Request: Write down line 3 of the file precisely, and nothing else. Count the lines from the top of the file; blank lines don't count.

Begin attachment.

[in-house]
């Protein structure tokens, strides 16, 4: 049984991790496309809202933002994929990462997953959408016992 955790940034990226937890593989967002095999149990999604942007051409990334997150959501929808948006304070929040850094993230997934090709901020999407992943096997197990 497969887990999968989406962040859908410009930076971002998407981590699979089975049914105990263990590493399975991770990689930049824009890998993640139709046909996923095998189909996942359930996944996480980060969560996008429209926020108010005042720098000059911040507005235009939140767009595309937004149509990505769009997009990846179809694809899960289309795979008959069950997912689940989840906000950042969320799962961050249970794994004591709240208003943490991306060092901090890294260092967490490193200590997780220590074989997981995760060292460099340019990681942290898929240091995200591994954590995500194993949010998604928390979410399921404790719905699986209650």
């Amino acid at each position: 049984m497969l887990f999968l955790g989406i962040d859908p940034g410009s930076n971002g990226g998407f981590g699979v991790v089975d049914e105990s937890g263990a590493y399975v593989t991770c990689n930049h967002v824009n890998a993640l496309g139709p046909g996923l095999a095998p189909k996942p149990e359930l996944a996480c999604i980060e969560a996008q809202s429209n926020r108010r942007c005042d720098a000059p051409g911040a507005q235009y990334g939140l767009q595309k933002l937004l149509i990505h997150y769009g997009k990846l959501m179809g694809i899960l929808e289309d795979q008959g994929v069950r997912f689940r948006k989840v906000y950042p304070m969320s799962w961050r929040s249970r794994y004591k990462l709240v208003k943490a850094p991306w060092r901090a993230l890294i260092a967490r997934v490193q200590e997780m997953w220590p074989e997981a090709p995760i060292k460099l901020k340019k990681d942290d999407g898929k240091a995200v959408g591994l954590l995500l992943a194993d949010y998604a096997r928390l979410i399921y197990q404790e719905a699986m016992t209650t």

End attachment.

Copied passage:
């Amino acid at each position: 049984m497969l887990f999968l955790g989406i962040d859908p940034g410009s930076n971002g990226g998407f981590g699979v991790v089975d049914e105990s937890g263990a590493y399975v593989t991770c990689n930049h967002v824009n890998a993640l496309g139709p046909g996923l095999a095998p189909k996942p149990e359930l996944a996480c999604i980060e969560a996008q809202s429209n926020r108010r942007c005042d720098a000059p051409g911040a507005q235009y990334g939140l767009q595309k933002l937004l149509i990505h997150y769009g997009k990846l959501m179809g694809i899960l929808e289309d795979q008959g994929v069950r997912f689940r948006k989840v906000y950042p304070m969320s799962w961050r929040s249970r794994y004591k990462l709240v208003k943490a850094p991306w060092r901090a993230l890294i260092a967490r997934v490193q200590e997780m997953w220590p074989e997981a090709p995760i060292k460099l901020k340019k990681d942290d999407g898929k240091a995200v959408g591994l954590l995500l992943a194993d949010y998604a096997r928390l979410i399921y197990q404790e719905a699986m016992t209650t």